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Page added on July 31, 2011
A fashionable consensus among MBA students, managers and luminaries such as Colin Powell, George Soros and Tom Friedman, to name but a few, has been building around the notion that the world is globalized—that borders don’t matter at all.
But fashion is no substitute for the facts—so consider some data about globalization.
Despite the perception that people, money, trade and information are more mobile than ever before, the reality is somewhat different.
Take people. First-generation immigrants represent only 3% of the world’s population and the percentage of the world’s population comprised of immigrants is the same as it was in 1910
In terms of financial flows, foreign direct investment is about 10% of global fixed capital formation. FDI-intensity bounces around with merger and acquisition activity, but has never exceeded 20%. Some pre-crisis measures of cross-border capital flows/stocks are actually comparable to earlier peaks more than 100 years ago—and thanks to the crisis, are now lower.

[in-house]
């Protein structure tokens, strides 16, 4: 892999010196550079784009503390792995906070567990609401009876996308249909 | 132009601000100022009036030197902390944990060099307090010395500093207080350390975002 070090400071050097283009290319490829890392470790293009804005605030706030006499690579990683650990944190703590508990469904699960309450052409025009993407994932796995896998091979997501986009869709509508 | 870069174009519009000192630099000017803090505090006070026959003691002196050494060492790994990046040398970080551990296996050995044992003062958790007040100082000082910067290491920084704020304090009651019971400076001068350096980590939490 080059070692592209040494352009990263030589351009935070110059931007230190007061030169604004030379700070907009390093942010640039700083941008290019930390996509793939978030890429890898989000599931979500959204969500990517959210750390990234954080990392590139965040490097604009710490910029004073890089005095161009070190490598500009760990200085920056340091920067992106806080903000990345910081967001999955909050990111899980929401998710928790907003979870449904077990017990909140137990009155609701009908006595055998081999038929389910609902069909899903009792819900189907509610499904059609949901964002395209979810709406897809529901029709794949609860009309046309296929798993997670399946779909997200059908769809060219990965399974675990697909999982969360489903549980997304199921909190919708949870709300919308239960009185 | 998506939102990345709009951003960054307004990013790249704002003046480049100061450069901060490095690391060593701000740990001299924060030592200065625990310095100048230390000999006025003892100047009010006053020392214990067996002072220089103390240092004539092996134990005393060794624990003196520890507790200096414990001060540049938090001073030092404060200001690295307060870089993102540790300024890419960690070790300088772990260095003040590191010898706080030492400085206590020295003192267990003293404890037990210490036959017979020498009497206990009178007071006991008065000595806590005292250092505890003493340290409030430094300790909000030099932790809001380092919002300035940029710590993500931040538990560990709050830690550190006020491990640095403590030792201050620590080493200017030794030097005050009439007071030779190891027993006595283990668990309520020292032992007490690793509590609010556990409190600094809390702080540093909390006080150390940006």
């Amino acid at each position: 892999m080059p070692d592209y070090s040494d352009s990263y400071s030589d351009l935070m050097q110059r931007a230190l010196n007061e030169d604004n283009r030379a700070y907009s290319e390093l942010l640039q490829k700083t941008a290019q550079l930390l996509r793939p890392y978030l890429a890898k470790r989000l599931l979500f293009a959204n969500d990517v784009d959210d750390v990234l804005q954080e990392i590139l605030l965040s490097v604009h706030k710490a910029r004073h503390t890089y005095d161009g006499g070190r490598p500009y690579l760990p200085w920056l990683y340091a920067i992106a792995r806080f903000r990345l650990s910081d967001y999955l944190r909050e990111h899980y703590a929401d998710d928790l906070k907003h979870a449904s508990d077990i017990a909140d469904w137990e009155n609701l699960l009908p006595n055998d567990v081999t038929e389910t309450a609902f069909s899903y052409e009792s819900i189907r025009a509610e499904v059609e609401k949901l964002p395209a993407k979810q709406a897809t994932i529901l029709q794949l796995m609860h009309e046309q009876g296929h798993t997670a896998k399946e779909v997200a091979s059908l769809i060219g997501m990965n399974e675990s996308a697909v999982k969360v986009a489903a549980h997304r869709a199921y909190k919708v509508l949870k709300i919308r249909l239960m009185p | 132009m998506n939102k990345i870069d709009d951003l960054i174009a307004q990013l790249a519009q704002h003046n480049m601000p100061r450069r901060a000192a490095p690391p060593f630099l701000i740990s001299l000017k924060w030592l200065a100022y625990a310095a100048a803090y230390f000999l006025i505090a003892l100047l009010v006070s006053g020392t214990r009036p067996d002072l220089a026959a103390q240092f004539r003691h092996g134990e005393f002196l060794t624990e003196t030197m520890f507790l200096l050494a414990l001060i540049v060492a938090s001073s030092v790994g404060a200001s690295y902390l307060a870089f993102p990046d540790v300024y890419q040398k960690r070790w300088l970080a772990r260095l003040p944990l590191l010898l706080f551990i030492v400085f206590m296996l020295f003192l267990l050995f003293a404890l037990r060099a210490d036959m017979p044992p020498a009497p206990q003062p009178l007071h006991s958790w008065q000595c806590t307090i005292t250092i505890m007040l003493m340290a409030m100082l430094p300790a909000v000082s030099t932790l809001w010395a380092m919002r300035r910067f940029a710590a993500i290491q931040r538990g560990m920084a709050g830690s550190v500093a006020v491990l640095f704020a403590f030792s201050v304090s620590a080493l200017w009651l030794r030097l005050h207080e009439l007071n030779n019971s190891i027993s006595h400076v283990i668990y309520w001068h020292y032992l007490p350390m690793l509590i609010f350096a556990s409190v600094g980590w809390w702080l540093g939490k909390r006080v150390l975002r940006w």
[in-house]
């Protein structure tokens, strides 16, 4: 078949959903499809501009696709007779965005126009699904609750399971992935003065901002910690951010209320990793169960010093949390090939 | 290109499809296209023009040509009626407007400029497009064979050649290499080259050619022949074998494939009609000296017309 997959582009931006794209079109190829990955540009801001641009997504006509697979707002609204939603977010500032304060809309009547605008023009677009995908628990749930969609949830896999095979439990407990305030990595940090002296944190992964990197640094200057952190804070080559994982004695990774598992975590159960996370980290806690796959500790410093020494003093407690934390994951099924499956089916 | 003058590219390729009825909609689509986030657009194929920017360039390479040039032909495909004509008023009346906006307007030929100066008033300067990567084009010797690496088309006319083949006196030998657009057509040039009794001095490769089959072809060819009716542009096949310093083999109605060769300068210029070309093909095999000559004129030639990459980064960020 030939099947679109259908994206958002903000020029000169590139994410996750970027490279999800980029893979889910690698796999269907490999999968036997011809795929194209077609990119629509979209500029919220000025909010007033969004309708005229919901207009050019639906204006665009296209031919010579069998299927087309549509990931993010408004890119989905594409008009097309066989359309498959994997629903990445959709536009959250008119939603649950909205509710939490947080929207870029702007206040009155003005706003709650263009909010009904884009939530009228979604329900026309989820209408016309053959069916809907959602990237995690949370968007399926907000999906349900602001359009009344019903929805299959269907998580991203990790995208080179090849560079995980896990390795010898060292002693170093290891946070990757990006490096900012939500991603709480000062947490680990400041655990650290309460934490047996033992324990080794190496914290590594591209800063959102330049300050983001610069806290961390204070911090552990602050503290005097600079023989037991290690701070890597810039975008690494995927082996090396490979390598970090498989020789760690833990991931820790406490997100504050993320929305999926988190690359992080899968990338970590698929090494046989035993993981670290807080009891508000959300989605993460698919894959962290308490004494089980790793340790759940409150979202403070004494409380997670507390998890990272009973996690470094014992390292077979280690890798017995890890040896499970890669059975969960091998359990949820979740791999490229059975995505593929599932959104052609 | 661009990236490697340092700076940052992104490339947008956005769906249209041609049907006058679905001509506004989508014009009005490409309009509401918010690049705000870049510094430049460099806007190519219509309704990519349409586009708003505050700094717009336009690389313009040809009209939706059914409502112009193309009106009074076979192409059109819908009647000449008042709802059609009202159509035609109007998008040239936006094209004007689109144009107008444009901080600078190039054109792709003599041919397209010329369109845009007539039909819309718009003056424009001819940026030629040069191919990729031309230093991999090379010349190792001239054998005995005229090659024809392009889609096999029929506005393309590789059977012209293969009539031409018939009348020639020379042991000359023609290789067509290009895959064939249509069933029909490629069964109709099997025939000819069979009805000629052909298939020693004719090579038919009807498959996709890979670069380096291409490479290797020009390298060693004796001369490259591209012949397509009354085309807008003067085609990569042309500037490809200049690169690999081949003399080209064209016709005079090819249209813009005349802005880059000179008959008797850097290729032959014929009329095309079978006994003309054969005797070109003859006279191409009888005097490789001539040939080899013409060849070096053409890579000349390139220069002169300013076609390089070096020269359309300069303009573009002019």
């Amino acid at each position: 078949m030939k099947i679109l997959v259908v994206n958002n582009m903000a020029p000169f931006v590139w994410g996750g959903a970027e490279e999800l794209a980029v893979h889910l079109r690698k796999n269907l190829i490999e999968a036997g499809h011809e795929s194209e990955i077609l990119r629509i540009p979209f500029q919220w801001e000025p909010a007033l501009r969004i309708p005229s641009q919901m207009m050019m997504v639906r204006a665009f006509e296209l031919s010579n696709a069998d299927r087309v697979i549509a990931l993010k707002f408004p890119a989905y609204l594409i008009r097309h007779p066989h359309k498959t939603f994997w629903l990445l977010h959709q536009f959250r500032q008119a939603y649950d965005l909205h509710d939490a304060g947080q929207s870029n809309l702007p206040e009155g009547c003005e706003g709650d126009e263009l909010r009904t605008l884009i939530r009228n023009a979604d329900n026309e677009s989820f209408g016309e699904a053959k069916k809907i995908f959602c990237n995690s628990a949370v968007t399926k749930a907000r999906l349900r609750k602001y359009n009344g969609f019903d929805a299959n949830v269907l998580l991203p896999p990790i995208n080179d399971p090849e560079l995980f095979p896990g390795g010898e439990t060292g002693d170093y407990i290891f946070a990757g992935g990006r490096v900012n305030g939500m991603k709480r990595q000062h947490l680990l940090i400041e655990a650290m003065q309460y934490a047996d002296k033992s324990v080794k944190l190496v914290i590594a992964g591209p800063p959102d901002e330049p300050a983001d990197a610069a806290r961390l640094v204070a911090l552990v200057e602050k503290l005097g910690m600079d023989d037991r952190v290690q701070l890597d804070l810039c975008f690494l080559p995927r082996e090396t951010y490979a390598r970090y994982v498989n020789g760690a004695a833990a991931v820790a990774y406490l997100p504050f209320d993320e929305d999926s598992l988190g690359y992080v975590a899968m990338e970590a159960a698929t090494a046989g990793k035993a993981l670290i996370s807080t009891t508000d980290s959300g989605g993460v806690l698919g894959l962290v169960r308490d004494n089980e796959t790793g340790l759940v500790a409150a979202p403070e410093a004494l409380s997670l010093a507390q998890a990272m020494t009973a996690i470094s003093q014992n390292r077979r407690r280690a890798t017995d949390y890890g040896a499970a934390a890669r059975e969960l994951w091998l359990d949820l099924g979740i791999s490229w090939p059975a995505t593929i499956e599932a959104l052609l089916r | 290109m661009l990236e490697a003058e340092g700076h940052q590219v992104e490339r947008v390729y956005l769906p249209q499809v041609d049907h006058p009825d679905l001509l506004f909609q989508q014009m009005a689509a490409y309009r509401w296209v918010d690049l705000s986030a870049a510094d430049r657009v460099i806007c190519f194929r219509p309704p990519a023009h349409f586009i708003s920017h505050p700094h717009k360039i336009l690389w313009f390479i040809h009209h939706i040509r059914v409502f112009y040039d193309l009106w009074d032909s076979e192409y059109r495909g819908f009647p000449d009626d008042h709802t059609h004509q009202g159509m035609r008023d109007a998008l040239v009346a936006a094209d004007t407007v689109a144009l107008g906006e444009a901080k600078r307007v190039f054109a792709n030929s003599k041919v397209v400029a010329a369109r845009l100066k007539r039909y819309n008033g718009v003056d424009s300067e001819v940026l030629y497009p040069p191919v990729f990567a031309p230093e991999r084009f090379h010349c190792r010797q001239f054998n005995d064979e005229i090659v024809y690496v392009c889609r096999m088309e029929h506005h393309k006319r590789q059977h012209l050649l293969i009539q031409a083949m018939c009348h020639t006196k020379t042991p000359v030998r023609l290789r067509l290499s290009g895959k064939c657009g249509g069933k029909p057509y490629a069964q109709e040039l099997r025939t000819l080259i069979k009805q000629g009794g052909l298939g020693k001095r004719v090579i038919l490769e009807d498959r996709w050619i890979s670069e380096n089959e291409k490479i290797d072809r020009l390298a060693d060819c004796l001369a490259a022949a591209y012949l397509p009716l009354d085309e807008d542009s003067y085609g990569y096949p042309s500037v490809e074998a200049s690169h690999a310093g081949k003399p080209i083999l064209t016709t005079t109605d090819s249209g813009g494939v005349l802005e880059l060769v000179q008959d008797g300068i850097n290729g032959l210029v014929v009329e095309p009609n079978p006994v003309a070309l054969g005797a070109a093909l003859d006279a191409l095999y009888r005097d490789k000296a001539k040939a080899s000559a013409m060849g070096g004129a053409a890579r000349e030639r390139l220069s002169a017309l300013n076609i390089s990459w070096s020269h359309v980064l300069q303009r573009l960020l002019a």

Information is also characterized as global. Yet less than 20% of the bits transmitted on the Internet cross national borders. And the international and particularly the intercontinental component of Internet traffic is decreasing rather than increasing.
And as for products and services, international trade accounts for close to 30% of global GDP, but that percentage recedes back toward 20% if we strip out double counting. And while trade-intensity has been setting new records, the big drop-off in 2009 is a reminder that trends can be reversed.
Many of these cross-border flows are non-negligible, but if the world is truly flat, one would expect to see values in the 80-100% range. Given the evidence above, there is also no evidence that a flat world is on the horizon.